By now, we have all been inundated with fears of Zubulake-type damages if we don’t properly preserve and produce metadata; or our client’s claim will be struck if we don’t advise them to preserve the back-up tapes to their computer system. “E-discovery is changing the landscape of litigation”, the fear-mongers shout. Well, yes and no.
It is undeniable that the proliferation of electronically stored information (“ESI”) in today’s business environment makes your 3-hole punch a less utilized tool than it was 10 years ago. And it is incumbent on all counsel to be aware of the differences associated with the preservation and production of ESI vs. paper records. But, like many issues in the law, once you decode the jargon, you will find that the basic legal principles are not that different. At their core, the preservation obligations for ESI mirror the conventional obligations for paper records. You just need to be attuned to the characteristics of ESI that demand earlier and more detailed attention than the dusty boxes of documents sitting in your client’s warehouse.
The purpose of this paper is to highlight the preservation obligations of ESI according to the most recent guidelines and judicial pronouncements. It will describe the potential sanctions for failing to properly preserve relevant ESI. Finally, the paper addresses the best practices to avoid any such sanctions.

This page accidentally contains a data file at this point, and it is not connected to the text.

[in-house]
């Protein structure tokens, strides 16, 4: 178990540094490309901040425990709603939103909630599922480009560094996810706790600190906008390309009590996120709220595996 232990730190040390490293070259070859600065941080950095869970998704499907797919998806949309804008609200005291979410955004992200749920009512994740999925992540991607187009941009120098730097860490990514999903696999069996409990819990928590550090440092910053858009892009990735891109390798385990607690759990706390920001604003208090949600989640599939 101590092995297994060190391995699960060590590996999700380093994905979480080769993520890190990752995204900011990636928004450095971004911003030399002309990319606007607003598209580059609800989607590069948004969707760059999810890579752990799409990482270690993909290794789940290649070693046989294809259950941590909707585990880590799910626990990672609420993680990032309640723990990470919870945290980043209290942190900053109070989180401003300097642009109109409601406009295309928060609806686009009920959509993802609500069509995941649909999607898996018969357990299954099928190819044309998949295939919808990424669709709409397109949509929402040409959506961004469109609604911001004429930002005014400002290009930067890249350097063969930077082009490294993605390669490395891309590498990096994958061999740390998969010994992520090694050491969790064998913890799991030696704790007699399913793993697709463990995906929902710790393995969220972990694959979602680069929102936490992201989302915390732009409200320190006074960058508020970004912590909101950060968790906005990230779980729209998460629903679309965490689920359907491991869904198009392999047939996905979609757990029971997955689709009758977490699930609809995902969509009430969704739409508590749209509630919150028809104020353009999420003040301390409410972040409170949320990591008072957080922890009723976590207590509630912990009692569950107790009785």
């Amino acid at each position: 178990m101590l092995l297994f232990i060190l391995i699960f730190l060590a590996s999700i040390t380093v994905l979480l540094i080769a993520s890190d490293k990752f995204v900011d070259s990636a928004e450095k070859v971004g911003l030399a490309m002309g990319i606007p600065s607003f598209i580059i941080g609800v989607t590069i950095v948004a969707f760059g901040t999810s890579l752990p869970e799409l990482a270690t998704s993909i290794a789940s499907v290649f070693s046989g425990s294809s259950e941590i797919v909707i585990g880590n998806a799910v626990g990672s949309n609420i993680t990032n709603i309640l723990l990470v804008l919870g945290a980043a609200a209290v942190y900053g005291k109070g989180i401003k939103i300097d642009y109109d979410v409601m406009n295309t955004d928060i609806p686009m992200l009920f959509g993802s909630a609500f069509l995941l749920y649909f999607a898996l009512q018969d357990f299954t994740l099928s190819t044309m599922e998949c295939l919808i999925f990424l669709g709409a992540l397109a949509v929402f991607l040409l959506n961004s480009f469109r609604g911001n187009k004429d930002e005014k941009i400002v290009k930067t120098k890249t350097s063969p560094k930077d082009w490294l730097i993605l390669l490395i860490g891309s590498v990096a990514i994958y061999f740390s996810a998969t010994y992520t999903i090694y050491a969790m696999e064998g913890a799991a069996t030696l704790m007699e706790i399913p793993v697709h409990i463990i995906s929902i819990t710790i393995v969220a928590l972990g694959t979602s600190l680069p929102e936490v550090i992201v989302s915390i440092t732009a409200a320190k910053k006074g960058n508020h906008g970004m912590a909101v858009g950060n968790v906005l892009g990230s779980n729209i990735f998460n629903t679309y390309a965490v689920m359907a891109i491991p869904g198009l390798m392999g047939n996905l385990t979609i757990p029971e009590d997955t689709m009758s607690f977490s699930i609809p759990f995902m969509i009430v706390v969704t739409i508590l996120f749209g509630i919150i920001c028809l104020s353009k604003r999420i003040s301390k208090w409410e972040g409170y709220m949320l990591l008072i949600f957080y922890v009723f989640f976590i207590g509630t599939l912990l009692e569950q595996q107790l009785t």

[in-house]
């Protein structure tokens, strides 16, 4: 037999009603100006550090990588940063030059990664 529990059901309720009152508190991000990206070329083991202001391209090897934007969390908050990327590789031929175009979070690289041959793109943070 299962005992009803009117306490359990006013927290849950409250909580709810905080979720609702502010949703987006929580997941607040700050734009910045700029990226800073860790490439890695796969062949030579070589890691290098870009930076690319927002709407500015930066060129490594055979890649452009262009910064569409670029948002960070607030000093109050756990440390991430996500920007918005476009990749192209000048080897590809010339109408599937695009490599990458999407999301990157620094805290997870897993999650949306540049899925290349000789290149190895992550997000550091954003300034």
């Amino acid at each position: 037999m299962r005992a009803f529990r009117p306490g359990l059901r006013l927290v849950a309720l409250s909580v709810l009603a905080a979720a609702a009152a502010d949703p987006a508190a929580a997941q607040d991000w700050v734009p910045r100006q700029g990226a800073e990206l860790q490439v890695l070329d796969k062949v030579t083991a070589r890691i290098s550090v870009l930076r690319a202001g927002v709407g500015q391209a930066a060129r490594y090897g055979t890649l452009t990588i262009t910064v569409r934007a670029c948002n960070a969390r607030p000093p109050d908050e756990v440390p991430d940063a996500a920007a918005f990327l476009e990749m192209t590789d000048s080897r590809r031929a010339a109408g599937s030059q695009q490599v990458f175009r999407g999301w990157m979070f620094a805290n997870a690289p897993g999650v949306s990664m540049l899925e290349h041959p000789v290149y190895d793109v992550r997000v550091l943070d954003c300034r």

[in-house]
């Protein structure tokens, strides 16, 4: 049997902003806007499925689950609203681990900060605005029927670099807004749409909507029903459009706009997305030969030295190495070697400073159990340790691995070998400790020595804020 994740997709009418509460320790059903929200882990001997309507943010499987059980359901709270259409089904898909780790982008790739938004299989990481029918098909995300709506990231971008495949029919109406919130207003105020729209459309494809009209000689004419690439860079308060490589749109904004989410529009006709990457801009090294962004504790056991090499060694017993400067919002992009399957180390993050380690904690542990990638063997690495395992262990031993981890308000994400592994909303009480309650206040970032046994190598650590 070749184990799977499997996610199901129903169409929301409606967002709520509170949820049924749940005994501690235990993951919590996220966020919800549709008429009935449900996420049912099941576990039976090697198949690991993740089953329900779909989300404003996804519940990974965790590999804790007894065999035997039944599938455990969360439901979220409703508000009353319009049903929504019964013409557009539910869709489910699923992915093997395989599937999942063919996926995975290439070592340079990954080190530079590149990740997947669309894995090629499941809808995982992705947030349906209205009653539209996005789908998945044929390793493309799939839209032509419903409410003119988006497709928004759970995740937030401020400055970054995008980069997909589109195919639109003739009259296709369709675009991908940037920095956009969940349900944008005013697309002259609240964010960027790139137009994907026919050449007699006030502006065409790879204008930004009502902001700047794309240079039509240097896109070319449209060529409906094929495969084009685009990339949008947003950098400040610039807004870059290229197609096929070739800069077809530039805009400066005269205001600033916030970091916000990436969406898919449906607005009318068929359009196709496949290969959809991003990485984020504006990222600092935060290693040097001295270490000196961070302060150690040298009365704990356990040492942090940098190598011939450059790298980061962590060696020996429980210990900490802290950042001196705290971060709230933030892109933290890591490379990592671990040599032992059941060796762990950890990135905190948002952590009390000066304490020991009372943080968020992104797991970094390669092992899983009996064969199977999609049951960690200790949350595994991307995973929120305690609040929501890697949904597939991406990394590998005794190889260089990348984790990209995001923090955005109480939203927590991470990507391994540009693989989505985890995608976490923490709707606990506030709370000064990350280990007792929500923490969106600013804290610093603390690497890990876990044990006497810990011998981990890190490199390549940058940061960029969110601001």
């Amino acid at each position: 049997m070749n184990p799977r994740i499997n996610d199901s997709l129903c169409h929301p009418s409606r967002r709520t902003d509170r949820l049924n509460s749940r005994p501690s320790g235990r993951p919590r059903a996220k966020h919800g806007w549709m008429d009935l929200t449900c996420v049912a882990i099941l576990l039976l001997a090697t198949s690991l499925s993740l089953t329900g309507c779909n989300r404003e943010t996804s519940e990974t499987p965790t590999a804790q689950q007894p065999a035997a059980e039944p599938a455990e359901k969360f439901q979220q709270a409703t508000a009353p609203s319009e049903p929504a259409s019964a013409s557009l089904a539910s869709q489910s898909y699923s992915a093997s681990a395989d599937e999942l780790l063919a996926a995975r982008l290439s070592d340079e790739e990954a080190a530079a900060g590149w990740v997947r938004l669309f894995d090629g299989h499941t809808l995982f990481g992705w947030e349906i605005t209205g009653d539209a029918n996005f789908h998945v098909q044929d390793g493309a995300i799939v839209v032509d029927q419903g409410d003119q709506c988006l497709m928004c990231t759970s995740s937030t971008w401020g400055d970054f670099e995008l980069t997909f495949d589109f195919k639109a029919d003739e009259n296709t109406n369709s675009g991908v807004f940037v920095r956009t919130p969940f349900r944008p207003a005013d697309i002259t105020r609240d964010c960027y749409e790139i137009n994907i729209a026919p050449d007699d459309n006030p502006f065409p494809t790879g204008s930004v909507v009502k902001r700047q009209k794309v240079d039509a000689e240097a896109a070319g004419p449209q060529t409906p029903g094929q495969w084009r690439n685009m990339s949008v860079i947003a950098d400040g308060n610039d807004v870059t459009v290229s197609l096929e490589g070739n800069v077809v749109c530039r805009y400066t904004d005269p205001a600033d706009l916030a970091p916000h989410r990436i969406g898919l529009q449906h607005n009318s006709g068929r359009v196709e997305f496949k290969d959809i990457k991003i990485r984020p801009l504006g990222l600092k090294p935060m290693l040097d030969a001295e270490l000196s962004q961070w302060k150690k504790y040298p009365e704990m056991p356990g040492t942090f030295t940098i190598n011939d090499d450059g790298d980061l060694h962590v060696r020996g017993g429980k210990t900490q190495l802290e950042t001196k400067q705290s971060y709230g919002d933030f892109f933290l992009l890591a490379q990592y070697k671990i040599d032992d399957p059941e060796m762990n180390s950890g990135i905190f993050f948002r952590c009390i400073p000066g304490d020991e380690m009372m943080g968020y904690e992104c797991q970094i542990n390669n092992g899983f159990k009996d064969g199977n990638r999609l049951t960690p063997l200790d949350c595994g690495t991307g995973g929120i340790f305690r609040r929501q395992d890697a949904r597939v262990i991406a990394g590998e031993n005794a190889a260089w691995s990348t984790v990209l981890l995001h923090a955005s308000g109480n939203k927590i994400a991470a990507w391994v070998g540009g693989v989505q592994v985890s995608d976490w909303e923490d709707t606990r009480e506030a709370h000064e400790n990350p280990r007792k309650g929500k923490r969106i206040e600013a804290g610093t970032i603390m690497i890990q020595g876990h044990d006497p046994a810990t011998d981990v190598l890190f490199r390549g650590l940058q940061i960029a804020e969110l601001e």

II. The “Old School” Preservation Obligations
In Alberta, litigants’ obligation to preserve documents is governed by the Alberta Rules of Court and the common law.
Rules 186 - 87 of the Alberta Rules of Court provide the obligation for parties to produce “records” in the “possession, custody or power” of the party that are “relevant and material” to the issues in a lawsuit.
These rules also govern the production of ESI. Rule 186 defines “record” as including “... the physical representation or record of any information, data or other thing that is or is capable of being represented or reproduced visually or by sound, or both”.
Rules 190 and 190.1 set out the sanctions for the failure to file an Affidavit of Records which accords with Rule 187. Those sanctions range from the payment of costs to the striking out of pleadings of the party in default.
In addition to the Rules, regard must be had to the case law regarding spoliation of evidence. As described by Mr. Justice Clarke: 1
Spoliation is the destruction or material alteration of evidence, or potentially the failure to preserve property for another’s use as evidence in litigation that is pending or reasonably foreseeable.
A similar statement is found in the Saskatchewan Court of Appeal decision of Schatz v. Doust: 2